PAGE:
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Phono Stage Shoot Out and Conclusions

Posted 14th November 2009 at 06:26 PM by kevinkr

For some time I've had the feeling that there was something not quite right about the sound I was getting out of my most recent phono stage. The phono stage in question had never been compared to anything else, so it was difficult to understand what was going on. To add to the complications I use a Grado Reference Platinum cartridge that has a reputation for being rather laid back - so I was not really sure if the often boring sound was due to the cartridge or a problem with my phono stage design.

The design is a two stage with Lipshitz based passive eq., high transconductance type tubes, and gyrator loads. The tube complement is triode connected D3A in the front end, fixed biased 5842 output stage and gyrator loads based on the 5687.

The problem seemed to center around my choice of cathode bias in the first stage with the D3A. This resulted in a 60 ohm resistor and a 1000uF electrolytic cap shunted by a variety of other caps, after a long succession of problems I thought I had the ideal combination.

Something about the laid back, uninvolving sound quality told me otherwise. Last week I hosted the fourth annual Quincy Audio Fest and had the opportunity to compare this phono stage to one designed and owned by Arthur Loesch - this provided the required reference point..

I'm going to quote from an email I sent one of my friends (an attendee) about the whole experience:

"The phono stage A/B just adds ammunition to my contention that electrolytics have no place at all in the signal path of tube electronics. I have used diode and LED biasing in the past and honestly thought that having some dc current feedback because of the very high slope of the transconductance curve of the D3A would be a good thing. (I.e. tiny changes in effective grid bias voltage result in large changes in the operating point) Turned out that despite multiple iterations with ever more expensive electrolytics that I was wrong.. The diodes were clearly much better, and I should have chosen operating points that allowed the use of a single led instead. I don't generally use current sources as a load and using fixed bias whether by diode/LED or actual grid bias is a mixed bag because of the very high transconductance and the tolerance on it - no two tubes bias up the same and if the load resistance is not high enough gain mismatches will then ensue. Turns out that the supposed benefit of a small amount of dc cathode degeneration came at a very high price from an AC performance perspective.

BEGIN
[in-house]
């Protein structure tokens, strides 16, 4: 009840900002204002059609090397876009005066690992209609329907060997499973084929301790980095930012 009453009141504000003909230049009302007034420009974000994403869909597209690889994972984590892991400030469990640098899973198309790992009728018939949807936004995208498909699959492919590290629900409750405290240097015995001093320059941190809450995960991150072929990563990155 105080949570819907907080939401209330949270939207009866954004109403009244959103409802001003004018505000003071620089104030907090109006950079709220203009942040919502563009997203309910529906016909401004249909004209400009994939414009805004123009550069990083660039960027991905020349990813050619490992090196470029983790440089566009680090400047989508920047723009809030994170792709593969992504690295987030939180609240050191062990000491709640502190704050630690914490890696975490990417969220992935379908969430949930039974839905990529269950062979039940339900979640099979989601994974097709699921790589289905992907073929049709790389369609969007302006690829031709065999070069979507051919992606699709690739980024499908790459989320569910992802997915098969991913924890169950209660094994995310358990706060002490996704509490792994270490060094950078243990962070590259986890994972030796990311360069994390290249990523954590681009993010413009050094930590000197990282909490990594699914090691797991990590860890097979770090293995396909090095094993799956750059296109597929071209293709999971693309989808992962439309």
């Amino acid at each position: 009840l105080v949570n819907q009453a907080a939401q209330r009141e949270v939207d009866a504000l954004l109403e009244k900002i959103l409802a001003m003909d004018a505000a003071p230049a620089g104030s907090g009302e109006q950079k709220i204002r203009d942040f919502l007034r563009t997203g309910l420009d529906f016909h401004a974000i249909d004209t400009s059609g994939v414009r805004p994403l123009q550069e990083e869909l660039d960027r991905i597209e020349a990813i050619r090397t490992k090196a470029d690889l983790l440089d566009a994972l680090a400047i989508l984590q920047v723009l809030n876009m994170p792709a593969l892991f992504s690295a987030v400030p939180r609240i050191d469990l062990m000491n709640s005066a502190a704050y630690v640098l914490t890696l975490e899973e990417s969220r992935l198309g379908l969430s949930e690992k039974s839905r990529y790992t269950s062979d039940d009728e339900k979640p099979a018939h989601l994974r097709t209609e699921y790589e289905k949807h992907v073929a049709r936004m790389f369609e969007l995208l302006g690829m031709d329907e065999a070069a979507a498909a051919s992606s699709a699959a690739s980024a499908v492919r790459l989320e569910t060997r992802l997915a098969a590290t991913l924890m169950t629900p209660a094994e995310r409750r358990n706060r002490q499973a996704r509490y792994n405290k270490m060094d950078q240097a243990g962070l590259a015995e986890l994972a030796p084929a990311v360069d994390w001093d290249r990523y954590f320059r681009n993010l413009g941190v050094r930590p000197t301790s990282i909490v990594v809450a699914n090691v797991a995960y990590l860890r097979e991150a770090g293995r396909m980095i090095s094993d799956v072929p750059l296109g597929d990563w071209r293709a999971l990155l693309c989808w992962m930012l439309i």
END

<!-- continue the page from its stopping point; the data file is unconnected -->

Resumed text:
It was an interesting lesson in why I should take my own advice.. LOL Obviously now I should really be making sure that I match the tubes over some range about the intended operating point or go to bonafide current sources as loads.

The Grado while not the ultimate cartridge was clearly not entirely to blame for the lack luster sound I was hearing. I had that nagging suspicion, but before ripping the phono stage to pieces blind I needed a reference point. Now I've got one."

The cathode bias resistor and bypass cap were replaced by a pair of 1N4148 which provide the proper bias level and a low dynamic impedance. A LED would be better, however I would have needed to set up the input stage slightly differently to have the proper operating current, note that because I do not use CCS I do have to select tubes that match and reach the target plate current of ~15mA. Fortunately these tubes are rather long lived so I should not have to do this again soon, gain matching between the two channels is better than a couple of tenths of a dB.
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    Posted 17th November 2009 at 12:13 AM by Geek Geek is offline

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